While the death of a loved one is never easy, it hits teens especially hard. According to the National Institutes of Health, 2.5 million Americans pass away yearly, leaving an average of 4-5 grieving survivors. Unfortunately, there is no magic potion to wash away the pain completely, but there are several strategies to remember when dealing with your child, who is coping with grief.
Grief is Messy
The grieving process is tidy on paper, progressing from “Denial” to “Acceptance” in a set sequence. In reality, however, coping with grief is deeply individual. When approaching your teen, it is important to remember to:
- Be sensitive. Don’t expect your child to grieve in a certain way, because everyone deals with grief differently. Some teens might want to talk about what they’re going through, others might become distant.
- Avoid triggers. Small things can remind your teen of the deceased. Even if it seems irrational, certain topics or items might be too painful for your child to deal with at the moment.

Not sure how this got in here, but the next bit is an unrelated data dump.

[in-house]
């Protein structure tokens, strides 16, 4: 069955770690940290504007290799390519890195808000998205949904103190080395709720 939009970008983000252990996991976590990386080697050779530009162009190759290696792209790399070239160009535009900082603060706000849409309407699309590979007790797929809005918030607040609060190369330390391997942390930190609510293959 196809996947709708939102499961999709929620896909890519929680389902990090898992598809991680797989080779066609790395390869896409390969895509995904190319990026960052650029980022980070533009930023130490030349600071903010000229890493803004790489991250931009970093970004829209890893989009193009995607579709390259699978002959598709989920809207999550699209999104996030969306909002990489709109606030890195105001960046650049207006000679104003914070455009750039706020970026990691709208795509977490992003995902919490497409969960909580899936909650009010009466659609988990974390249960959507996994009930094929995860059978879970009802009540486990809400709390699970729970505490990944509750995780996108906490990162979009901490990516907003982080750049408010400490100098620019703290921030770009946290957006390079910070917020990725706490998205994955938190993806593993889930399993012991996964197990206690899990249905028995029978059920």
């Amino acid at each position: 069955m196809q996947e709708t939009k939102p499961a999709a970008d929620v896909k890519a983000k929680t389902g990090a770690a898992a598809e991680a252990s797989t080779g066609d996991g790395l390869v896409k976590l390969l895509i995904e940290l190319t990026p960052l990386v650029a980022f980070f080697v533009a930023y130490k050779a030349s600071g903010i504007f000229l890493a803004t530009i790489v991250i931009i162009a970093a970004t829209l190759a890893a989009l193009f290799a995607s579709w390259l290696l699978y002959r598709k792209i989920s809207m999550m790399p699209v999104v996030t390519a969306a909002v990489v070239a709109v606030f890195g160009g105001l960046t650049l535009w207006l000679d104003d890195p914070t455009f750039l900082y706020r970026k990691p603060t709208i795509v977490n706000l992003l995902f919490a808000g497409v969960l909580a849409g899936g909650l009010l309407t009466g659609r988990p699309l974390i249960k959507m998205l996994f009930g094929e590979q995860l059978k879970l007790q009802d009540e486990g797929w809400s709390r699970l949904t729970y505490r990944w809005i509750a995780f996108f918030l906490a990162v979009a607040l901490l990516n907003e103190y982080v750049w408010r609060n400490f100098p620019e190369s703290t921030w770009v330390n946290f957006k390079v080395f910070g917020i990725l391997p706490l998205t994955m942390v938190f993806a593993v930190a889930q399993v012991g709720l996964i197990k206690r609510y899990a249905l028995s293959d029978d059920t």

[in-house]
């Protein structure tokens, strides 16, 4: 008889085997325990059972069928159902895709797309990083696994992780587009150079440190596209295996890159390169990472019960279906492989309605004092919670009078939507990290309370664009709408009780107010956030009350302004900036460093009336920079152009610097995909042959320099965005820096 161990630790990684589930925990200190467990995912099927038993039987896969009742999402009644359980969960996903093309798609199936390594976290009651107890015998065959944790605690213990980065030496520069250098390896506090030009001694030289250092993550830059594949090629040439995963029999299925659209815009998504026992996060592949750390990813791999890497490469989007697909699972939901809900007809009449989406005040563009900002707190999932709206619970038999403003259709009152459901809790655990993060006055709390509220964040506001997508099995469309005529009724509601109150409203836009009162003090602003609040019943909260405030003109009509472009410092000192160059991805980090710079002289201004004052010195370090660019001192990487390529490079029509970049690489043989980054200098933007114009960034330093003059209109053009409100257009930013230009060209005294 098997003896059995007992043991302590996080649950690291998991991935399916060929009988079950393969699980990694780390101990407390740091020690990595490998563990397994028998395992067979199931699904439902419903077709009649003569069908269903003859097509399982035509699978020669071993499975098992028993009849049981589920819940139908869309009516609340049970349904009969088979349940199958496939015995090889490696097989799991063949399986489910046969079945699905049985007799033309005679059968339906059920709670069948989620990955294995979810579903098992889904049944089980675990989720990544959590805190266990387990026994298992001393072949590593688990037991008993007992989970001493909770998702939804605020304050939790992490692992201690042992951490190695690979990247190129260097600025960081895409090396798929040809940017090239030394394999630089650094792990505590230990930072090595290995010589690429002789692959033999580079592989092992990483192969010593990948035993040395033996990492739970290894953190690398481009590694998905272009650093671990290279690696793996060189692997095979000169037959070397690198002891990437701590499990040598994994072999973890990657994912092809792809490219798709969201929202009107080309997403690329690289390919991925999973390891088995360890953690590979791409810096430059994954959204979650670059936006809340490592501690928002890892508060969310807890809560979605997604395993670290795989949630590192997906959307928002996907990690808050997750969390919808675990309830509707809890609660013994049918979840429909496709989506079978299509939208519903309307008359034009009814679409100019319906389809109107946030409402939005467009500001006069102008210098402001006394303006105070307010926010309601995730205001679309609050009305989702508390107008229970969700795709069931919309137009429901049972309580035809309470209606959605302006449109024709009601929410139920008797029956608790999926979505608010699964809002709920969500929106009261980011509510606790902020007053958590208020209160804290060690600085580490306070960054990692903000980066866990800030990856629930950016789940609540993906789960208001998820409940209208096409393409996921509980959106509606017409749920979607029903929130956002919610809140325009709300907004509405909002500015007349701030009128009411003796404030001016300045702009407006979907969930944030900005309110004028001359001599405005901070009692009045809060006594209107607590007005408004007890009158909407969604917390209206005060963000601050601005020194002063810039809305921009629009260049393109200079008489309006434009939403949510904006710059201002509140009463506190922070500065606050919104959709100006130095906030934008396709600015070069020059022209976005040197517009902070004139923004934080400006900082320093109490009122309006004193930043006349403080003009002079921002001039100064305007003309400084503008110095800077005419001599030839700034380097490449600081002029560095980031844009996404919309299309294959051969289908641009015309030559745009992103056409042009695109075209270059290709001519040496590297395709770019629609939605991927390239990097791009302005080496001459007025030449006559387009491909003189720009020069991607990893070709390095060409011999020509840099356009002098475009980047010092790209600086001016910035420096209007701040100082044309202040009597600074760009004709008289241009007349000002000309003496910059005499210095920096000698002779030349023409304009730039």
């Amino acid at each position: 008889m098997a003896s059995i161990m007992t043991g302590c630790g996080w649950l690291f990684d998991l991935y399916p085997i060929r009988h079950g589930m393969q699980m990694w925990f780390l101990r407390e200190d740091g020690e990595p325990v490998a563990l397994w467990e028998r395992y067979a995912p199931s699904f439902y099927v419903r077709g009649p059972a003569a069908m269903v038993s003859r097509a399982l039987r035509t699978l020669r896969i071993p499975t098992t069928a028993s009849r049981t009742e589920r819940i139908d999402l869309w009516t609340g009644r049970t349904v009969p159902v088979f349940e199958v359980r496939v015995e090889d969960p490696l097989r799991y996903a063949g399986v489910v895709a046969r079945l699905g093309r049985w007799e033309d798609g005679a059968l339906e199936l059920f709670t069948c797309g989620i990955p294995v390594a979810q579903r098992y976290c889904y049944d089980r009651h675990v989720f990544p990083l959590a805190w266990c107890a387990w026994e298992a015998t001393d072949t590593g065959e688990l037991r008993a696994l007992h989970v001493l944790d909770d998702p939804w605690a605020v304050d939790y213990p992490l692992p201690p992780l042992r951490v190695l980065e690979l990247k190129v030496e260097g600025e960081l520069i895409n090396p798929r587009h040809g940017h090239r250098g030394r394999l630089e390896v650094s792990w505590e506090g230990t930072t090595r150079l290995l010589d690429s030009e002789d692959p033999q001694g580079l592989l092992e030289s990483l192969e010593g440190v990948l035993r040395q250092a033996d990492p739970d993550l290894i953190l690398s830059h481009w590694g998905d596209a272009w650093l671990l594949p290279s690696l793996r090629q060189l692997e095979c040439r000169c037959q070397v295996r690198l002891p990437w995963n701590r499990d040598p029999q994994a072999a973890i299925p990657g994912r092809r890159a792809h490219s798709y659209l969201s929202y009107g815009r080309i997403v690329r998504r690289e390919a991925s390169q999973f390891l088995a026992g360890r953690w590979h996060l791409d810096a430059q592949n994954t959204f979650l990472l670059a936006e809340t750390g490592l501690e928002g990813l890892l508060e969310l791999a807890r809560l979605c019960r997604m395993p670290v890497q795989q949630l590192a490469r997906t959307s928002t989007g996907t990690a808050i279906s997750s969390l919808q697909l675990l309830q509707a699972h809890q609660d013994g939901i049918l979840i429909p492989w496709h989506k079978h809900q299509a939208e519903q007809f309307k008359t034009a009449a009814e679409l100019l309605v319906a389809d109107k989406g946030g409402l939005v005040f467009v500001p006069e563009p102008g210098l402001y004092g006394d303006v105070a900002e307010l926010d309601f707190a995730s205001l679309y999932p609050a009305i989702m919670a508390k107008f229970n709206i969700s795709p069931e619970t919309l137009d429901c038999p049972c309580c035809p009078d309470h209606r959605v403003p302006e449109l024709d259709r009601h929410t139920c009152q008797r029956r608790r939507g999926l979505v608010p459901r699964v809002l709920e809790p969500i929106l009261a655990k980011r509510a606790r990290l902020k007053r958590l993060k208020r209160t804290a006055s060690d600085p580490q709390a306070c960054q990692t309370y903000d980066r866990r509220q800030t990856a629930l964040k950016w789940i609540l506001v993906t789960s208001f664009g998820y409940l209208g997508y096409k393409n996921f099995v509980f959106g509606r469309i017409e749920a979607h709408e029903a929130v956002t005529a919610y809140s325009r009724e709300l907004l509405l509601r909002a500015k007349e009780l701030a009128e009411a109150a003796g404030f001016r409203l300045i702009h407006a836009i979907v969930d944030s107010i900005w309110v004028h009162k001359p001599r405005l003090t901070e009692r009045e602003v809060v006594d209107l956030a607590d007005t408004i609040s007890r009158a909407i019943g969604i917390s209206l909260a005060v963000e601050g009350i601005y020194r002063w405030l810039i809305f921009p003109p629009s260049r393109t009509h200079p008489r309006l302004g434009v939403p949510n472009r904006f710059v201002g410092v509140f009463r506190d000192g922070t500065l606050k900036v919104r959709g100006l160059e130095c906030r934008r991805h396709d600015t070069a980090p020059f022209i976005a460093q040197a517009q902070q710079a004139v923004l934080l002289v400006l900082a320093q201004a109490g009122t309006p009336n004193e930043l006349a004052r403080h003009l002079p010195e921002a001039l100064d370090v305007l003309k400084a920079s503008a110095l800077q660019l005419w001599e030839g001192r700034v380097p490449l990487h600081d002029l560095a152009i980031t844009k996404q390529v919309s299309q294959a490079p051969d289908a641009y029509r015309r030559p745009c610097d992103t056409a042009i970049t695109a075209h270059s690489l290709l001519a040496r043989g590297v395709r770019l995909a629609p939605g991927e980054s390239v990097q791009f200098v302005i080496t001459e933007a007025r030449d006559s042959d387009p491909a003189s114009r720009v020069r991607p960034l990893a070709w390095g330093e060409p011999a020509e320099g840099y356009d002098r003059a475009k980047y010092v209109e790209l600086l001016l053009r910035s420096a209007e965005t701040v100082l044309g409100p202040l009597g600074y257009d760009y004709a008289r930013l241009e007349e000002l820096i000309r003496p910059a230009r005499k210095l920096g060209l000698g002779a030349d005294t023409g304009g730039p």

- Be understanding and patient. Regardless of how your child shows their grief to the world, they are suffering on the inside.
- Listen. Everyone’s grieving process is different. If your teen reaches out, it is imperative to be there for them.
- Watch for destructive behaviors. Often, experiencing a loss will have repercussions in your teen’s actions. For instance, coping with grief might cause a slump in your child’s grades – it is crucial to help them through this difficult period.
- Maintain a healthy lifestyle. Coping with grief frequently goes hand-in-hand with physical issues. Many teens change their eating and sleeping patterns while grieving. A daily routine can help alleviate these problems before they become more serious.
- Give your child time. There is no correct grieving length. While the hardest part of grief typically lasts between 6-18 months, it leaves deep emotional scars that can take years to heal.
- Consider professional help. Trails Carolina wilderness therapy can help your teen work through their emotional struggles. For more information about Trails, please call 800-975-7303.